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    Increase their protein intake. Stop the treats, scratch, table scraps. Provide them only gamebird feed which is 22%+ protein vs 16-18% protein in layer feed. The picking should stop.
     
  6. j5house

    j5house Out Of The Brooder

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    Sep 17, 2011
    I am having the same problem with 2 out of 4 being pecked. I know space is a problem, going to have to convince the hubby to expand or buy a dog pen to use for expansion and sure it up top and bottom.
    We are opposite on the space issue. I am going to check my food protein ratio and add more protein. Keep us updated on what you are doing and how it is working. It seems since I had to stop letting mine free range due to foxes they have had pecking issues. Hang in there!
     
  7. lovinmy2angels

    lovinmy2angels Chillin' With My Peeps

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    Mar 13, 2009
    Madison, Va
    Ok, I have a few suggestions that may sound a little silly:p We once had the same problem and we had a very hard time trying to figure out what to do. So, since chickens go crazy when they see blood which makes the pecking worse, we decided to put something in the pen the same color. We actually hung a slab of fat colored with red food coloring in the pen. It worked great [​IMG] You have to go out there to redue the coloring about every other day, and ofcourse you will have to replace the slab of fat, but it was worth it for us. Try it, and if that doesn't work, I have also put Vics vapor rub on the spots that were raw. The chickens absolutely hate the taste and smell. You will actually see them shake their heads and try to get away. Hope it works:)
     
  8. dandydoodle

    dandydoodle Chillin' With My Peeps

    Sep 21, 2010
    georgia
    Okay I am no expert but, here are some things I would consider. Make sure the space your girls are in is big enough. I would think if they feel to crowded they might get snippy. Also make sure you are feeding them enough. If they feel like they have to fight to get enough food they pick at each other. I would also give them more then one food bowl. That way the chickens that are lower on the pecking order can get to food with out the more dominant hens pulling there feathers. I have 12 chickens in a 12 by 12 space right now which, I feel is to crowded and I will be fixing soon but, when I feed them I give them 3 different bowls with food in it in different places. This makes it where the less dominant ones can run to a different bowl when the more dominant birds come around. I would do these things and also for a couple of days I would find some brightly colored toys and sit them around it takes their attention away from each other. Also make sure they are getting plenty of free ranging time if it is safe to do so where you are at. I think sometimes they pick if they get bored. Good luck keep us updated. Oh yeah, the toy trick is something I learned when I was trying to add new chickens into an established flock. I was told to do this to help keep the picking down.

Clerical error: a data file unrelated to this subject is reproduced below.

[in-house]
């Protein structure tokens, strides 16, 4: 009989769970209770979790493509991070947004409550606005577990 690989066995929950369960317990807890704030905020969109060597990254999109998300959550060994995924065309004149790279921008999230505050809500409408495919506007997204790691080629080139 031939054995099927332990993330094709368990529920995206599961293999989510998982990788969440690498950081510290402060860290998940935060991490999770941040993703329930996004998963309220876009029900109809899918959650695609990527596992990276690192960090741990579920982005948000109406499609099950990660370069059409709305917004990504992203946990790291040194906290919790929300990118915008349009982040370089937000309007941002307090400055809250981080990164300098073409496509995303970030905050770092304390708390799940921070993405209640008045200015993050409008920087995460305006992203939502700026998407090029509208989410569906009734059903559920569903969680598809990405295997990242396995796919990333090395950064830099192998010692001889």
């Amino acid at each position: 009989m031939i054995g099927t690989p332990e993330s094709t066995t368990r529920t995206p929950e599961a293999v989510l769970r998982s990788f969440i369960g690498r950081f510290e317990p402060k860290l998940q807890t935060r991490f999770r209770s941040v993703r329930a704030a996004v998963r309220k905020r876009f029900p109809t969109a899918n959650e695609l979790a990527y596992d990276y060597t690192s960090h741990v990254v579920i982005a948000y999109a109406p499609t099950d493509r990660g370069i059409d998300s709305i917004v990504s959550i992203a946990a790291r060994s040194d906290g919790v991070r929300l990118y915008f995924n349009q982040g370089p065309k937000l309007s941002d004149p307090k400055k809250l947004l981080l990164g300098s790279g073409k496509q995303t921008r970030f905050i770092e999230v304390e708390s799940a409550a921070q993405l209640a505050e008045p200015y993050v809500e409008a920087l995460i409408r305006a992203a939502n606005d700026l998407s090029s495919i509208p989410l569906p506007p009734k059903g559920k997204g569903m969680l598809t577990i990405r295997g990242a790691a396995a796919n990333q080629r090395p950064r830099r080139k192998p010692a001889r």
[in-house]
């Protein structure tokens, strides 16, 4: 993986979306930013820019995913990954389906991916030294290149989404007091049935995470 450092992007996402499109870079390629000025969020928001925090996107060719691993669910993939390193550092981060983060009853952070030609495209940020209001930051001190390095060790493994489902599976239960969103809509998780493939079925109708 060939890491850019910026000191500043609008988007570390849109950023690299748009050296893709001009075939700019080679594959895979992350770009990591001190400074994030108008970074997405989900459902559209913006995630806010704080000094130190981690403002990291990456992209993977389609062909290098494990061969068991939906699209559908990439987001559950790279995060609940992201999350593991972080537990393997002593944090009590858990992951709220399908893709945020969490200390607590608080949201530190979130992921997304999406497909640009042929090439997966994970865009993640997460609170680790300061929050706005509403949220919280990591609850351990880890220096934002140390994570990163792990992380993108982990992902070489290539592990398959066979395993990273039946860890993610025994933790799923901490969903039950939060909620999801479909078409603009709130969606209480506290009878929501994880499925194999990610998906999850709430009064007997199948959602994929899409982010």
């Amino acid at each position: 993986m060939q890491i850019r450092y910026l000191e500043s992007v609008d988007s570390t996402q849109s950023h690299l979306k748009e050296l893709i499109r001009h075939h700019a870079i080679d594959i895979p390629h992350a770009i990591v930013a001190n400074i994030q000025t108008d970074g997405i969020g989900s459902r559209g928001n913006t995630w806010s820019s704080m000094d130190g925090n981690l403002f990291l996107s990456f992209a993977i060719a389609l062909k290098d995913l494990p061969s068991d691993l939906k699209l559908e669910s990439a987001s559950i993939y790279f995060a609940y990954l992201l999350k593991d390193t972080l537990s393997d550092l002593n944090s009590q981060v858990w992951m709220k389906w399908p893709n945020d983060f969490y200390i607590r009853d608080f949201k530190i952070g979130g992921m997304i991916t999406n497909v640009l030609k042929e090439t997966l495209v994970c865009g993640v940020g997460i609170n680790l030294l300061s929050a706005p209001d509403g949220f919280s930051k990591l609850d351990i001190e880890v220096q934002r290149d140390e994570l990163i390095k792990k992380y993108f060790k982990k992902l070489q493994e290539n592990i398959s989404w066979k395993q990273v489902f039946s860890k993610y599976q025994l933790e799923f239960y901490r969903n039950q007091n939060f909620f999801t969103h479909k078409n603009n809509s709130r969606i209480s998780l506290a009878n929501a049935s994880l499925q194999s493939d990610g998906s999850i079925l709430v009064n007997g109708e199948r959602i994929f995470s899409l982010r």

9. notinoz2007

    notinoz2007 Chillin' With My Peeps

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    i have also been having this problem with my 2 week olds picking at each other. i appreciate all the advice given on this thread, i have one question tho: for how long should they be fed game bird feed instead of chick crumble?
     
  10. Chris09

    Chris09 Circle (M) Ranch

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    There are a few things that will cause poultry to eat feathers.

    There feed is lacking in Protein/s, (Methionine, Arginine, Animal based Protein)
    Mites or Lice,
    Low mineral level in the diet,
    Boredom,

    Dust your birds and then try supplementing with some high protein game bird feed. One that is around 20% protein and that contains Animal Proteins in it.
    Here is a quote from Dr Marinus van Krimpen of Wageningen University.

    "Severe feather pecking has been reported in birds that were fed a too low mineral level in the diet, a too low protein level or a too low amino acid level (methionine, arginine).
    There appears to be somewhat more more feather pecking with diets containing only vegetable proteins compared to those fed some protein of animal origin.
    Feather pecking is also more associated with diets that were restricted, coarsely ground or fed as pellets."
    Dr Marinus van Krimpen of Wageningen University.



    Chris